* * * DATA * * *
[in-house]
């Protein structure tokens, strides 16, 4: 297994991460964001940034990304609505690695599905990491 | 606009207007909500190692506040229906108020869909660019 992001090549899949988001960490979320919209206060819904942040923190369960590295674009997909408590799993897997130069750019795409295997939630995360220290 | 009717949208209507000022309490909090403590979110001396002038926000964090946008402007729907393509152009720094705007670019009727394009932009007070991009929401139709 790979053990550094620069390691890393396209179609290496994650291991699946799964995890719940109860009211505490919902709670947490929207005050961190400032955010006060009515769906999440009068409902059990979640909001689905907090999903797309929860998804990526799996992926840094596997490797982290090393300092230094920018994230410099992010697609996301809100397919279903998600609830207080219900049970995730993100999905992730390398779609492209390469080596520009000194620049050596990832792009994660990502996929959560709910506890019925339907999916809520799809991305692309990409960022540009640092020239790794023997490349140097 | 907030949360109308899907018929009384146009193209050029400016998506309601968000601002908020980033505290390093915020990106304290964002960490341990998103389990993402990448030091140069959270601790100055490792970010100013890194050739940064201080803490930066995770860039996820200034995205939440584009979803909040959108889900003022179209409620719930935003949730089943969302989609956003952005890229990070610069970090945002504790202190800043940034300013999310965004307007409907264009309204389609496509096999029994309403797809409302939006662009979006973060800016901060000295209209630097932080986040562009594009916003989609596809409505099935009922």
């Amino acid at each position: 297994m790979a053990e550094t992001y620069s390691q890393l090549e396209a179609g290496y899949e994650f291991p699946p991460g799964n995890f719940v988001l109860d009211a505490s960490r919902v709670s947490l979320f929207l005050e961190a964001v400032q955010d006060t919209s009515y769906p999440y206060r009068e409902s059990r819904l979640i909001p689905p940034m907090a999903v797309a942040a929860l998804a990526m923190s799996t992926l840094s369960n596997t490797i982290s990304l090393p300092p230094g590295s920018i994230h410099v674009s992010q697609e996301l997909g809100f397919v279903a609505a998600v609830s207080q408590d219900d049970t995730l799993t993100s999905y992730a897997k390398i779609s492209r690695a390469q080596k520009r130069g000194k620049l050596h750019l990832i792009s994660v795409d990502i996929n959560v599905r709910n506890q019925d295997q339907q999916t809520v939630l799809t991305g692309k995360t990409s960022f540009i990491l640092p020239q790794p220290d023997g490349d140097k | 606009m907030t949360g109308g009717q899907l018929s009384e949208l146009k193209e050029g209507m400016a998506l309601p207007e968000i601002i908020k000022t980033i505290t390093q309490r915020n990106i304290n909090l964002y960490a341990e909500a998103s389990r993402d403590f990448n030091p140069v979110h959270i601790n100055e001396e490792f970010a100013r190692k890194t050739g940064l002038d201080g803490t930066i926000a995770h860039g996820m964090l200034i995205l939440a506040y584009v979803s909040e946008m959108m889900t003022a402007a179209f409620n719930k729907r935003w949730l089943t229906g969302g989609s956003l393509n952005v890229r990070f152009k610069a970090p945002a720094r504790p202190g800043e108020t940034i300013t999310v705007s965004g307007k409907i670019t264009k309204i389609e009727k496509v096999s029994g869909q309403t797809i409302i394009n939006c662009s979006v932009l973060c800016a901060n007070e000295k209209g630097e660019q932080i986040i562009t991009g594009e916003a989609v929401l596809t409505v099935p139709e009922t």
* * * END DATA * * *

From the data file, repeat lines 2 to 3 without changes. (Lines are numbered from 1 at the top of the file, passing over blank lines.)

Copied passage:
């Protein structure tokens, strides 16, 4: 297994991460964001940034990304609505690695599905990491 | 606009207007909500190692506040229906108020869909660019 992001090549899949988001960490979320919209206060819904942040923190369960590295674009997909408590799993897997130069750019795409295997939630995360220290 | 009717949208209507000022309490909090403590979110001396002038926000964090946008402007729907393509152009720094705007670019009727394009932009007070991009929401139709 790979053990550094620069390691890393396209179609290496994650291991699946799964995890719940109860009211505490919902709670947490929207005050961190400032955010006060009515769906999440009068409902059990979640909001689905907090999903797309929860998804990526799996992926840094596997490797982290090393300092230094920018994230410099992010697609996301809100397919279903998600609830207080219900049970995730993100999905992730390398779609492209390469080596520009000194620049050596990832792009994660990502996929959560709910506890019925339907999916809520799809991305692309990409960022540009640092020239790794023997490349140097 | 907030949360109308899907018929009384146009193209050029400016998506309601968000601002908020980033505290390093915020990106304290964002960490341990998103389990993402990448030091140069959270601790100055490792970010100013890194050739940064201080803490930066995770860039996820200034995205939440584009979803909040959108889900003022179209409620719930935003949730089943969302989609956003952005890229990070610069970090945002504790202190800043940034300013999310965004307007409907264009309204389609496509096999029994309403797809409302939006662009979006973060800016901060000295209209630097932080986040562009594009916003989609596809409505099935009922």
């Amino acid at each position: 297994m790979a053990e550094t992001y620069s390691q890393l090549e396209a179609g290496y899949e994650f291991p699946p991460g799964n995890f719940v988001l109860d009211a505490s960490r919902v709670s947490l979320f929207l005050e961190a964001v400032q955010d006060t919209s009515y769906p999440y206060r009068e409902s059990r819904l979640i909001p689905p940034m907090a999903v797309a942040a929860l998804a990526m923190s799996t992926l840094s369960n596997t490797i982290s990304l090393p300092p230094g590295s920018i994230h410099v674009s992010q697609e996301l997909g809100f397919v279903a609505a998600v609830s207080q408590d219900d049970t995730l799993t993100s999905y992730a897997k390398i779609s492209r690695a390469q080596k520009r130069g000194k620049l050596h750019l990832i792009s994660v795409d990502i996929n959560v599905r709910n506890q019925d295997q339907q999916t809520v939630l799809t991305g692309k995360t990409s960022f540009i990491l640092p020239q790794p220290d023997g490349d140097k | 606009m907030t949360g109308g009717q899907l018929s009384e949208l146009k193209e050029g209507m400016a998506l309601p207007e968000i601002i908020k000022t980033i505290t390093q309490r915020n990106i304290n909090l964002y960490a341990e909500a998103s389990r993402d403590f990448n030091p140069v979110h959270i601790n100055e001396e490792f970010a100013r190692k890194t050739g940064l002038d201080g803490t930066i926000a995770h860039g996820m964090l200034i995205l939440a506040y584009v979803s909040e946008m959108m889900t003022a402007a179209f409620n719930k729907r935003w949730l089943t229906g969302g989609s956003l393509n952005v890229r990070f152009k610069a970090p945002a720094r504790p202190g800043e108020t940034i300013t999310v705007s965004g307007k409907i670019t264009k309204i389609e009727k496509v096999s029994g869909q309403t797809i409302i394009n939006c662009s979006v932009l973060c800016a901060n007070e000295k209209g630097e660019q932080i986040i562009t991009g594009e916003a989609v929401l596809t409505v099935p139709e009922t």